The story behind documentary filmmaker Kim Longinotto’s journey through 20th century love.
“[It’s] a celebration of the changes in our lives in the UK from 1898 to 2014. The film really broadens the idea of love, by looking at our changes in attitudes to subjects such as multiculturalism and same sex relationships. The film explores love in a playful way though; you can’t have an angry film with a Richard Hawley soundtrack.”
Kim Longinotto, one of the UK’s foremost documentary filmmakers, is talking about her latest film, Love Is All, for which she trawled through hundreds of hours of archive footage to find the perfect clips. It is a journey through the twentieth century, exploring love and courtship on screen in a century of unprecedented social upheaval. From the very first kisses ever caught on film, through the disruption of war, to the birth of youth culture, gay liberation and free love, we follow courting couples flirting at tea dances, kissing in the back of the movies, shacking up and fighting for the right to love.
The idea for the film came from Heather Croall, Festival Director of the Sheffield Doc/Fest, who suggested it as part of a series of Music Archive Films, produced by Crossover with co-producers around the world.
The first Crossover Music-Archive film was From the Sea to the Land Beyond, a love letter to the British Coast made from the BFI archive, directed by Penny Woolcock with a soundtrack by British Sea Power. For Love Is All, Croall suggested coupling the film images with the music of singer/songwriters & ex-Pulp guitarist, Richard Hawley, a process Longinotto describes as “a sort of revelation”. Speaking at the Sheffield Doc/Fest, she said: “It’s really emotional and direct. It has a rather shocking intimacy to it … putting the music on the footage did something rather strange. You’re looking at footage from one hundred years ago and you feel like that is someone you could have known”.
Hawley says: “Love is All turned out to be one of the best experiences I’ve ever had with the world of film, Ollie and Kim were really easy to work with, there were places in the film that needed determination and a real clarity of thought to see it through properly and they didn’t shy away from any of the issues which really impressed me, I just helped out with selecting a bit of music to go with the images really I think they did all the work to be honest.”
With footage provided by both the BFI and the Yorkshire Film Archive, Longinotto and her long term editor and co-producer, Ollie Huddleston, had just eight weeks to complete the film before it was first shown to packed audiences at an outdoor screening on the Chatsworth estate as part of the 2014 Sheffield Doc/Fest. They chose to narrow it down to just British clips but then it became purely a matter of taste and what felt right to them.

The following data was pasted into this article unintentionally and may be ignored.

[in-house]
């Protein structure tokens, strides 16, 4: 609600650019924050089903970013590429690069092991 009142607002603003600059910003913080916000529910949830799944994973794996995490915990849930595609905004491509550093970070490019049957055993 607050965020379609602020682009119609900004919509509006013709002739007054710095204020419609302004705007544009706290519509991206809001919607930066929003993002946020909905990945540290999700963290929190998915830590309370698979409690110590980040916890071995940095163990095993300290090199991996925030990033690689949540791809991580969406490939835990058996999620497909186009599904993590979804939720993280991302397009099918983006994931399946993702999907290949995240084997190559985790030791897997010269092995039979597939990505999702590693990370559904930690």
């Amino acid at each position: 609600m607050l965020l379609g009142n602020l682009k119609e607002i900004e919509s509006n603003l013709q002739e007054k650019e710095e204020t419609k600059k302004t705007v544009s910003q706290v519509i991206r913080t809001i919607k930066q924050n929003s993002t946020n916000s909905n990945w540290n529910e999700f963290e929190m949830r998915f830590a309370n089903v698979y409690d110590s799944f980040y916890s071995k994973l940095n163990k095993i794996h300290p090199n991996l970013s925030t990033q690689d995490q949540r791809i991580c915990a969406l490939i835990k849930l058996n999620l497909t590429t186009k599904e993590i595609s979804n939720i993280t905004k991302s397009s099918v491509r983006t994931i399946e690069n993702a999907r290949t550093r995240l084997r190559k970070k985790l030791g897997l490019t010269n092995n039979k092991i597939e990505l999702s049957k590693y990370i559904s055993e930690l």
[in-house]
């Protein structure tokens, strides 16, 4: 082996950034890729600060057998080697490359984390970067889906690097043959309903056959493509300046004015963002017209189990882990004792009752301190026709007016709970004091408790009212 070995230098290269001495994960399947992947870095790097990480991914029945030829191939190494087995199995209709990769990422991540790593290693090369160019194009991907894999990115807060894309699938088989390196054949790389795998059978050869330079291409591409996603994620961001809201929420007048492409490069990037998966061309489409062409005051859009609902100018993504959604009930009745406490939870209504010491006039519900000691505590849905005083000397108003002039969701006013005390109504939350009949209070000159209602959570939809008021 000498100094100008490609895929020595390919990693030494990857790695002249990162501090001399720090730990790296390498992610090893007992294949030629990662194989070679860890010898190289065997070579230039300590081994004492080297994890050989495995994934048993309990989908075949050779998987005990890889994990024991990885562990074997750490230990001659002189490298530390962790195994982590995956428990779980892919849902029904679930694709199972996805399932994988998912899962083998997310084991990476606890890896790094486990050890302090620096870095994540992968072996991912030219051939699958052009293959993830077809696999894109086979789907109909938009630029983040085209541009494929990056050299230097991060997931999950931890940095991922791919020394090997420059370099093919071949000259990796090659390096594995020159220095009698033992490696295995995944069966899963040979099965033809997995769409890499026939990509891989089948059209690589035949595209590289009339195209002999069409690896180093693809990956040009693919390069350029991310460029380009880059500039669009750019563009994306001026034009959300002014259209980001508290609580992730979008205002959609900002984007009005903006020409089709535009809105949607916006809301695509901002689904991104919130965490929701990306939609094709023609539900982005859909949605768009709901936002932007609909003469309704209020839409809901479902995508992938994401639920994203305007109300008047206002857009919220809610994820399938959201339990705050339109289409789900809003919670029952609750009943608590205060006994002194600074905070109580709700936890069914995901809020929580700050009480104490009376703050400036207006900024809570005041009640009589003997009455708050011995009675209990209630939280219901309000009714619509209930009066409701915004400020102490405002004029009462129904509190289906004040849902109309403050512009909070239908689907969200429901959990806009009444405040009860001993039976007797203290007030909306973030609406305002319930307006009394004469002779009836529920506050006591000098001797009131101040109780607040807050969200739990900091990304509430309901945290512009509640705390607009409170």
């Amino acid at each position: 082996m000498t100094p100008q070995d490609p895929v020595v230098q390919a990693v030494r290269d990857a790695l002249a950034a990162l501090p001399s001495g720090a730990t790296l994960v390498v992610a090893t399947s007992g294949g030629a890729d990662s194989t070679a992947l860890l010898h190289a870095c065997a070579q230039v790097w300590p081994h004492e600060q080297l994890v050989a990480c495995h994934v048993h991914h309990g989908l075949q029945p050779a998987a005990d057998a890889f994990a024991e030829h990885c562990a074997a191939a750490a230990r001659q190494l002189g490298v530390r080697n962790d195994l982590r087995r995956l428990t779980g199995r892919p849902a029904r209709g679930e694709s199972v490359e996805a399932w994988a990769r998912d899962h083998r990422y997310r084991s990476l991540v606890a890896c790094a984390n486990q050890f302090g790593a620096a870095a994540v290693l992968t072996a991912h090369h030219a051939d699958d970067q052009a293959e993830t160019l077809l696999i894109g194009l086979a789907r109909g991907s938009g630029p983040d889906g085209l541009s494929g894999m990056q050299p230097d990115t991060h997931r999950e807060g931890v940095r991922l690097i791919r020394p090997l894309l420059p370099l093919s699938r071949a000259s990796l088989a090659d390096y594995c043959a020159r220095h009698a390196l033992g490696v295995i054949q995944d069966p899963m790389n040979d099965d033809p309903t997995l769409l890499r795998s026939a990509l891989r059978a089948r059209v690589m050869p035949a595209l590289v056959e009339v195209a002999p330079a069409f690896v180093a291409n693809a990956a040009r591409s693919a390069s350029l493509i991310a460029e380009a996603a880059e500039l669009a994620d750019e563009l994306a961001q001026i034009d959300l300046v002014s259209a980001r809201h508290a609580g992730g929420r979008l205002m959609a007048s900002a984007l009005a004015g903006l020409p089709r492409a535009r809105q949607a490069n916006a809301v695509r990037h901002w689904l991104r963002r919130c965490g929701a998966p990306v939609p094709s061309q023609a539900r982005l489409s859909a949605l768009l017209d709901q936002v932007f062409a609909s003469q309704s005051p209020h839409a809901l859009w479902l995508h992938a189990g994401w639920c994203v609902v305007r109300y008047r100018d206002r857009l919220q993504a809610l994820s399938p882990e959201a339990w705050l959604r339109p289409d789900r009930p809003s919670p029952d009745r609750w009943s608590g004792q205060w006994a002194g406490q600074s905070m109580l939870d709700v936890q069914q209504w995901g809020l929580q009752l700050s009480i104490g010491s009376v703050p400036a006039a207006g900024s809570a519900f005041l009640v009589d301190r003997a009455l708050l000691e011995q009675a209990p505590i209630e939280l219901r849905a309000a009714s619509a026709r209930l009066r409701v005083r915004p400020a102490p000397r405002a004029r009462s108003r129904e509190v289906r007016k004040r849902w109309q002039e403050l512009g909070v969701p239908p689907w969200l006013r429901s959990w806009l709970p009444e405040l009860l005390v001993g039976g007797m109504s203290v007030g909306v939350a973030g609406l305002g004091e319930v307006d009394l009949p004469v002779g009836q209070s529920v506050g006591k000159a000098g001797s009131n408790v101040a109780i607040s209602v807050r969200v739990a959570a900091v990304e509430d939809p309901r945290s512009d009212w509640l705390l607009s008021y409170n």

“One hundred people in a room would have made 100 different archive films.” She says. “I thought, what do I love about the UK? What do I want to celebrate as well as love?”
That thing was multiculturalism. One of Longinotto’s favourite clips in the film is Springtime in an English Village. Made it 1944, it shows a young Black girl being crowned May queen, amid much cheering and celebration. Longinotto is also a long-time champion of women’s rights and equality and, in Hindle Wakes (1927), we meet a heroine who is embarking on her first affair, saying that she is as much entitled to a “little fancy” as any man.
Having been a filmmaker for nearly 40 years, her films are very personal to her. She eschews narrative documentaries, preferring an observational style that allows her subject freedom. She doesn’t believe in asking them to do something for the camera, and is fiercely protective of those she’s filming. She feels as much their friend as a fimmaker. Her films include The Day I Will Never Forget (2002), giving voice to Kenyan women as they tell their experiences of female genital mutilation, and Sisters In Law (2005), set in Kumba in South West Cameroon, and follows Adultery, Rape and Abuse cases led by a Female Judge.
She says: “I film women who are survivors, rebels, who stand up against tradition.”
Longinotto is herself one of those women. With a troubled childhood, first living in fear of a father given to frequent rages, she was ostracised at the draconian girls boarding school she attended, after a teacher isolated her for turning up late for a school trip. The school would become the subject of her first documentary, causing a public scandal when it was shown at the 1976 London Film Festival. Her former teacher called her a traitor to her class and the school was closed down.
Having nearly died whilst living on the streets as a penniless, homeless teenager, Longinotto she read English & European Literature at Essex University but survived by shoplifting, eventually ending up with two years probation. At 15, she met her first proper friend – one Nick Broomfield, who would also go on to become a world-renowned documentary filmmaker. He persuaded Longinotto to pursue a career in filmmaking, with her taking a foundation course in film at Bristol, before following him to the NFTS. She told The Guardian in 2010:
“This was my last chance to be normal, really, and it saved my life. For the first time, I was happy … Having lived with so many secrets, so much hate, anger, everything being bitter at home, I wanted to make films that would do the opposite.”
Love Is All goes some way in realising that. The Guardian called it a “very real and very human depiction of what it is to be in love.”
Love is All is in cinemas now.
BONUS: Here’s Kim Longinotto answering questions on documentary filmmaking in June 2013, as part of the BFI’s ‘Ask A Director’ series.